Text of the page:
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[Solved] Desperately Trying to Find What's Wrong with my Engine


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Car: 2016 Subaru Legacy Premium

Long Story Short: I changed oil myself, was stupid only put 1/5th of what it needed, proceeded to drive it for 20 minutes, car dies. Pulled over, find out it needs oil so I fill it. Has trouble starting up but it runs enough to get me home (5-10 minutes). Starts up fine in the morning, so I drive it, dies after 5 minutes on the road. Tow to a repair shop, they say Engine's burning oil way too fast, after a "thorough inspection" ($$) they don't know specifics nor what to fix so they say "We have a used engine 50,000 miles for 6,200."

Side Notes:

Fresh Battery, replaced myself 5 weeks prior but MIGHT'VE blown a fuse or two

Had/has enough gasoline

Used the correct oil and filter

No leaks were found

The mechanics only could tell me that the engine was burning oil too fast. I asked for clarification and they couldn't give me any!


Any help would be greatly appreciated, I'm looking at nearly $7,000 at the dealership for a new engine including labor and other necessary parts 🙁

Thank you for your time!

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5 Answers

Your piston rings are definitely toast if it's burning oil way too fast and dying. A compression test would confirm this, but that's about all you'll get that's useful out of doing one. The fact it dies is a pretty good indicator the compression is bad.


I'm surprised you didn't notice a bunch of weird noise as soon as the car started. My step dad used to be really OCD about getting as much of the old oil out of his motors as possible -let it drip for 30 minutes or so, then put it back together. One change he apparently got too much out, and the motor made all kinds of metal on metal noise for about 5 seconds before the oil made it back through the engine. I always check the dipstick before I start the engine after an oil change.


Driving for 20 minutes with 1/5th of the required oil quantity = goodbye engine.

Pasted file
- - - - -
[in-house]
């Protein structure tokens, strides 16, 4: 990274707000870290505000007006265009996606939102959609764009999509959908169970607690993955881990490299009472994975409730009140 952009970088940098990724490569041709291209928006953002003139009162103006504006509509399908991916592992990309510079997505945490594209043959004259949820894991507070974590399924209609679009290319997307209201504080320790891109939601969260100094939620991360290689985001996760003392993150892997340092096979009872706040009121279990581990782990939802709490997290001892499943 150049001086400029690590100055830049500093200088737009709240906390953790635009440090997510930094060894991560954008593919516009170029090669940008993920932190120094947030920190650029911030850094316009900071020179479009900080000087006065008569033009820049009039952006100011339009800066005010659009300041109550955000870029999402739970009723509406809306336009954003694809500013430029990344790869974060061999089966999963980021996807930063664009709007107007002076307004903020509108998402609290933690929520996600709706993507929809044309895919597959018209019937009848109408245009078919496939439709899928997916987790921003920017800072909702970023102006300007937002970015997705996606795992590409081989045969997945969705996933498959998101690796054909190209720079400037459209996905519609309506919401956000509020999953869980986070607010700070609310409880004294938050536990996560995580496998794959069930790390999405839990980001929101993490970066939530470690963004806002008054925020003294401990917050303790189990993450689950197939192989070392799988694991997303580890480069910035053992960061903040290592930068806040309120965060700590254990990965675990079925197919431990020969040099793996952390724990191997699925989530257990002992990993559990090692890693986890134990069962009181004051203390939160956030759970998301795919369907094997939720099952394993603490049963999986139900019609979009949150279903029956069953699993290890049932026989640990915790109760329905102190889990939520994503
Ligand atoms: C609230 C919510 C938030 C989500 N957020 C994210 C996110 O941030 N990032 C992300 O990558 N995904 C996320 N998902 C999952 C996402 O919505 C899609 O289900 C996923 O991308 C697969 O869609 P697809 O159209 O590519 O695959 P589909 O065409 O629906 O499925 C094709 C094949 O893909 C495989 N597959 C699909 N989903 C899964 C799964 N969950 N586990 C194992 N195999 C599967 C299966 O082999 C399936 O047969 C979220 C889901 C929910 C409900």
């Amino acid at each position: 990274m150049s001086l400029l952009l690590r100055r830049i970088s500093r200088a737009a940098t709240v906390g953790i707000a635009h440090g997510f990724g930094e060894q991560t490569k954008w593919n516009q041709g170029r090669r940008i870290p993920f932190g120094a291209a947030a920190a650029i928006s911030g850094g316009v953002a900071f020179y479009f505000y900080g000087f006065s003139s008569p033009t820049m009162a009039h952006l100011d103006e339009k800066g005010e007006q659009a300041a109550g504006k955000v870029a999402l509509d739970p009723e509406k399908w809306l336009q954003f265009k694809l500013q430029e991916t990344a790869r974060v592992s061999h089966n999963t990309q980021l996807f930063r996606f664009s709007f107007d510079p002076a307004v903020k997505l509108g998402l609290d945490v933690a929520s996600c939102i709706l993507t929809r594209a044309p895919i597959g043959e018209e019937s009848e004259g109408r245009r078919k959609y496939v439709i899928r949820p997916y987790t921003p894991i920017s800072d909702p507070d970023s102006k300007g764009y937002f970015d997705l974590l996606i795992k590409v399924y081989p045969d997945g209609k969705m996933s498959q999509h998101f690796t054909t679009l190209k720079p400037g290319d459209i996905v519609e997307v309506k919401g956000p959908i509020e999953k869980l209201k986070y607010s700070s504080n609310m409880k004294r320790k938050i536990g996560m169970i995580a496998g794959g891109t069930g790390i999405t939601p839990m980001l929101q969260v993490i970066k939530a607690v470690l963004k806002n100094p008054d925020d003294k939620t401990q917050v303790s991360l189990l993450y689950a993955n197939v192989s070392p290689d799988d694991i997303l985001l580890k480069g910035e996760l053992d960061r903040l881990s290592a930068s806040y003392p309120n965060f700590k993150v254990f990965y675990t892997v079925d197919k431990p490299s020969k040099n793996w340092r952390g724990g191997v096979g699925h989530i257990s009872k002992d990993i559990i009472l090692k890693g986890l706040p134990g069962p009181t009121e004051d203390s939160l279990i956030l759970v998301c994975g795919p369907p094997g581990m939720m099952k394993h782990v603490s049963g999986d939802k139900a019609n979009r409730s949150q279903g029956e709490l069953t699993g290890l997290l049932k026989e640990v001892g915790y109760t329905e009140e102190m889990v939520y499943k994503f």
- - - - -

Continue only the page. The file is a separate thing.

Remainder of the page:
Didn’t you have any warning lights turn on while you were driving, saying the oil pressure is too low? Or the engine overheating? Or CEL illuminating? Any burning smell?

It’s time for a new engine/car, I’m afraid. 

Out of curiosity, did you tell the repair shop about the snafu

Yes I explained everything, every single snafu :/
There was a single warning light that I didn't notice until 30 seconds before it died-
YES it did give off a strange smell when it first died-
Aw sh*t I had a feeling it would come down to that... while I have you, would you happen to know a website/store I can find an affordable yet reliable used engine?

Buggah! As the others have mentioned, very bad things happen when an engine is starved of oil. Regarding the replacement engine, I recommend you either stick with your mechanic’s sources or go brand new via the dealer route as you don’t want to buy the cheapest engine online, you can find and then having no guarantee if things go pear shaped, in future. Also, seriously consider selling this car as-is (if the option exists) and use this opportunity to buy another vehicle, that still has its original engine & transmission. Good luck.


I agree engine is probably damaged 1/5 th the oil so 1 quart in a 5 quart system? you could do a compression and leak down test to confirm   

How likely would you say the test could result in finding something repairable?

Not likely. Also, compression or leakdown test won't show bearing damage which is very likely in this scenario.


Really the best option to save the car if it is otherwise in good condition is a good used low-mileage engine, either from a local wreck or one of those that gets imported from Japan.

Aw man I understand - would you recommend a good site or shop for the Japanese-imported engines or local wrecks? I'm having trouble finding solid reviews on some of the ones I found on google


There are ways to test and view engines, from wet and dry compression tests to a visual examination of cylinders with a boroscope.

If your engine is aluminum, as most are, well, that's a soft metal easily damaged by heat and friction. 20 minutes is enough to damage it.

And, given that the Subaru Legacy has a horizontal layout of pistons (Boxer Engine), there's a tendency for poor maintenance, intended or otherwise, to result in a blown head gasket.

Given the information we have, Chuck is right. A good used low-mile engine, with a warranty, imported, may be the best choice, presuming that the ECM can be programmed to accept it.


Scotty's answer at 8:35